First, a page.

How to make a spon­sor­ship part­ner­ship work

Horse & Hound - - Contents - By RACHAEL TURNER

RIDERS and com­pa­nies have been re­minded that spon­sor­ship is busi­ness and should be treated as a work­ing re­la­tion­ship.

Canadian para dres­sage rider Bert Sh­effied spoke at the BETA Con­fer­ence on 30 Oc­to­ber.

“With­out my spon­sors I could not do my job,” she said. “I take spon­sor­ship re­ally se­ri­ously, it is ab­so­lutely busi­ness.”

Bert said there are many dif­fer­ent lev­els of spon­sor­ship, the most com­mon is prod­uct-based.

For her this comes from small to medium-sized busi­nesses, rather than “mas­sive guns”.

“They’re not as in­ter­ested in smaller riders; I’m not at that top flight of pub­lic­ity, the Carls and Char­lottes of the world,” she said.

Bert said con­tracts are es­sen­tial, and that spon­sor­ship is “in many ways em­ploy­ment”.

“You are em­ploy­ing a rider to rep­re­sent you,” she said. “If you wouldn’t em­ploy them in the of­fice, don’t spon­sor them.

“Hon­our your con­tract, live by it and don’t let it lose for­mal­ity.”

A strong aim is vi­tal, Bert said, such as whether the deal is a “PR and brand-build­ing ex­er­cise” or the rider is mar­ket­ing the prod­uct, and spon­sor­ship can ben­e­fit busi­nesses, as riders can help with re­search and de­vel­op­ment.

Bert added riders should be matched with ap­pro­pri­ate brands.

“There’s no point grass­roots riders rep­re­sent­ing a pre­mium brand,” said Bert. “En­try-level brands may be bet­ter for riders who cus­tomers iden­tify with.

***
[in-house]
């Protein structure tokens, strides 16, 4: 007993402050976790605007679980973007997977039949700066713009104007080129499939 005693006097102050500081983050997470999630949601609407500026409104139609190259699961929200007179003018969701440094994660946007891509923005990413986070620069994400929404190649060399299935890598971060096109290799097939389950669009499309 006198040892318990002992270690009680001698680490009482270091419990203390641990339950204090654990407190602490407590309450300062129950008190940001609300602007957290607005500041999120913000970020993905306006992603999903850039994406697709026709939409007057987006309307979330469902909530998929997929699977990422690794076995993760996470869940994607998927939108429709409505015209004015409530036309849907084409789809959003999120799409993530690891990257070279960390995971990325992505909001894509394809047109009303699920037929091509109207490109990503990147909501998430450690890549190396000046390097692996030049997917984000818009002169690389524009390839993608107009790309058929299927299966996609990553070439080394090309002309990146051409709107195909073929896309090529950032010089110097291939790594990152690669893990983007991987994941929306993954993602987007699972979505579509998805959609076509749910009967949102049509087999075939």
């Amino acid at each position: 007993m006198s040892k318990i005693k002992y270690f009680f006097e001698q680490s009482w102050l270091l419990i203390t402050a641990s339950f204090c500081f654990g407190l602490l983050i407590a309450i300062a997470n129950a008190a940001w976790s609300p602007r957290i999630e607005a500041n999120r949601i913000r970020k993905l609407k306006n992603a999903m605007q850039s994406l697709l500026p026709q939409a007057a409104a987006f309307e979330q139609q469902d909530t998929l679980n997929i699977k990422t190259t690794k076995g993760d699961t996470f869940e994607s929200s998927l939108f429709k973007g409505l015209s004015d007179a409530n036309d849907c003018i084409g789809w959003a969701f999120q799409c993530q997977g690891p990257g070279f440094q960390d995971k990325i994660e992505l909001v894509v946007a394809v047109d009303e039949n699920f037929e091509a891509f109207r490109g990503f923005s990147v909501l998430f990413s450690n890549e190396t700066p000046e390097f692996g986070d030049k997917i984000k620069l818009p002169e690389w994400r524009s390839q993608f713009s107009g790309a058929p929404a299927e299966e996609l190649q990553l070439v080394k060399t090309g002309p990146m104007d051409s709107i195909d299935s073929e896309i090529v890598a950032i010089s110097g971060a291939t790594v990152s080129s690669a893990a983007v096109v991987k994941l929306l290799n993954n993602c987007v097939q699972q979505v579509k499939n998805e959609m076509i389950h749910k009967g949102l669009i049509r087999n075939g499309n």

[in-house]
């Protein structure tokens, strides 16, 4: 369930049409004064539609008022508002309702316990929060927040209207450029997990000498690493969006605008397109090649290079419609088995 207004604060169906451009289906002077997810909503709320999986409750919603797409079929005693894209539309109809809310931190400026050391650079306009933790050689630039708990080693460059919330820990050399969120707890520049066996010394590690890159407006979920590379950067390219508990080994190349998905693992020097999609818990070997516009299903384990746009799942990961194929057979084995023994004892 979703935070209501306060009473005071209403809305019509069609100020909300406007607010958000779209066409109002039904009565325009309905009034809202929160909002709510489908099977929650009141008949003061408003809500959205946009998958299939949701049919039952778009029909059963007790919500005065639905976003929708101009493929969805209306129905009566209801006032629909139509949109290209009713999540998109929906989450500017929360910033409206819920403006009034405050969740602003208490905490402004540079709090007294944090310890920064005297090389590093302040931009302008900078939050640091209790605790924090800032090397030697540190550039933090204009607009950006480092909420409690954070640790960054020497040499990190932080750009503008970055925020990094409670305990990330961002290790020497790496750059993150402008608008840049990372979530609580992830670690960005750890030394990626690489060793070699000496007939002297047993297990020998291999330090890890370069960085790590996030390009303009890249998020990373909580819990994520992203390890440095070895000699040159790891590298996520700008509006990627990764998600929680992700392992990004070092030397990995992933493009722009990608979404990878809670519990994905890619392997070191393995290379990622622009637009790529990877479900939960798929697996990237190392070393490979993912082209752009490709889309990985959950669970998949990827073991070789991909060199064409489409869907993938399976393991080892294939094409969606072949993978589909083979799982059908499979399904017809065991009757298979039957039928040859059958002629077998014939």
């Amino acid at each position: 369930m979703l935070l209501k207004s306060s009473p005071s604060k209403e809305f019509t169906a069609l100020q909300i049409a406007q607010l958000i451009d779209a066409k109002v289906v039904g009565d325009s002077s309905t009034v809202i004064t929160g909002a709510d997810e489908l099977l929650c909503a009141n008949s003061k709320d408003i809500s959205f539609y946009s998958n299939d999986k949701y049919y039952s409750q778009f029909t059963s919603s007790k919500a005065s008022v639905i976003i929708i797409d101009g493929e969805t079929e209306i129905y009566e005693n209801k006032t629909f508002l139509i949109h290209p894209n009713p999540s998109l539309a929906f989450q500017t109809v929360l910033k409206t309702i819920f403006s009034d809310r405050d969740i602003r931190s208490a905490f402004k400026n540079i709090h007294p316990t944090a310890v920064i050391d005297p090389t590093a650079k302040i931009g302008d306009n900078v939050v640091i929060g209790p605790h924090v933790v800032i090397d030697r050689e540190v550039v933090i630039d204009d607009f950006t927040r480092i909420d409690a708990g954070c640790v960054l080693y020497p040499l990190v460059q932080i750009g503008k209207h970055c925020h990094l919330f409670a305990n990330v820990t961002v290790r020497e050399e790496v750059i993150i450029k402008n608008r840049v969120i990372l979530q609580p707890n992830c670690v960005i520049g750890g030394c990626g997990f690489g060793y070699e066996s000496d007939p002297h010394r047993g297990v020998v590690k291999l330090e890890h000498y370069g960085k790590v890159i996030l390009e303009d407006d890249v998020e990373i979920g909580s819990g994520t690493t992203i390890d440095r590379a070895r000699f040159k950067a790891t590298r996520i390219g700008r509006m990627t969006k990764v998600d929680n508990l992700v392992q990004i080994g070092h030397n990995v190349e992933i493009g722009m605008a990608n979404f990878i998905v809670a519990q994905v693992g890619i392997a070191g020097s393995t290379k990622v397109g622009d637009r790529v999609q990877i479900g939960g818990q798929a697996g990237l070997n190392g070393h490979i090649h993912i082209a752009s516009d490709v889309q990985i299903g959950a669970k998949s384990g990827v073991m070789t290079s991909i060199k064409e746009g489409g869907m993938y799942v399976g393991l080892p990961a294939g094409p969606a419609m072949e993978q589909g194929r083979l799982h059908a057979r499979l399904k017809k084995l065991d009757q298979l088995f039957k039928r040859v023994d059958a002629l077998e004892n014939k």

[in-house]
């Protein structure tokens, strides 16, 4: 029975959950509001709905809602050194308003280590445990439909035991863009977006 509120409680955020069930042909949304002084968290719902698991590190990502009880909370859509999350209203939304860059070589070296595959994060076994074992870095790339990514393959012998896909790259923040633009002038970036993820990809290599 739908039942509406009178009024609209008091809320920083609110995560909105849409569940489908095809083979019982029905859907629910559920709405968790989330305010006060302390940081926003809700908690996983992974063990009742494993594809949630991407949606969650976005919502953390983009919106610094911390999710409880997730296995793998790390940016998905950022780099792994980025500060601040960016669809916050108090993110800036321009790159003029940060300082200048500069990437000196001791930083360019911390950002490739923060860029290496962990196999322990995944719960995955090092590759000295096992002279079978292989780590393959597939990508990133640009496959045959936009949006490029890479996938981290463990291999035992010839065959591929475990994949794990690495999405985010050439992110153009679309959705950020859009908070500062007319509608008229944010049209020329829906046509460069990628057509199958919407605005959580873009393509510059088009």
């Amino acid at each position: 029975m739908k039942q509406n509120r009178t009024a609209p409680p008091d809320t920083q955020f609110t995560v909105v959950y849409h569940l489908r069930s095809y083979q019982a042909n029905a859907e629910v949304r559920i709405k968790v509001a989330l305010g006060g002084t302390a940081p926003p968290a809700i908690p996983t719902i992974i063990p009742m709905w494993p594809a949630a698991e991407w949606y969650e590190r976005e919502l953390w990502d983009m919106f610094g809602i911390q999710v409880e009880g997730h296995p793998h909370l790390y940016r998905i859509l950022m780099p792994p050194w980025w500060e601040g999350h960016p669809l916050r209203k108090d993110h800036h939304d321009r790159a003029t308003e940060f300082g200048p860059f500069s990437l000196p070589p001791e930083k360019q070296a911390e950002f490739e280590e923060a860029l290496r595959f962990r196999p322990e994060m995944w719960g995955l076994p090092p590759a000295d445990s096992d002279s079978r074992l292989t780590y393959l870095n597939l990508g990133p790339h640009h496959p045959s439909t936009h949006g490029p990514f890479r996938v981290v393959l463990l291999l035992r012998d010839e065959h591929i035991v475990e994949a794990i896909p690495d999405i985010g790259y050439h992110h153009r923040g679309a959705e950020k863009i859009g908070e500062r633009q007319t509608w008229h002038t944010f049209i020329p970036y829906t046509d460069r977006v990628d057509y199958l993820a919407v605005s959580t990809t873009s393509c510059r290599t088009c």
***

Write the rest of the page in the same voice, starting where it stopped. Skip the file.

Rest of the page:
“Am­a­teur riders are great if you want your name on a sad­dle­cloth and the com­mu­nity to see you.

“[Big names] will be big press if they win, and your brand will be helped by those wins.”

So­cial me­dia is im­por­tant to spon­sor­ship re­la­tion­ships,

Bert said, some­thing with which am­a­teur event rider Chloë Am­monds-Nut agrees.

“Spon­sors can see the ev­ery­day im­pact their help has,” she told H&H. “As a spon­sored rider it’s also a great way to en­gage with like-minded eques­tri­ans, so it’s win-win for spon­sors as their prod­ucts are be­ing pro­moted to the au­di­ence they would like to con­vert to cus­tomers.

“Rid­ing has high stakes and can be se­ri­ous and sober so so­cial me­dia is great for light­hearted con­tent. Funny things get shared; the domino ef­fect is what spon­sors are look­ing for.”

Bert Sh­effield urged all par­ties to see spon­sor­ship as busi­ness

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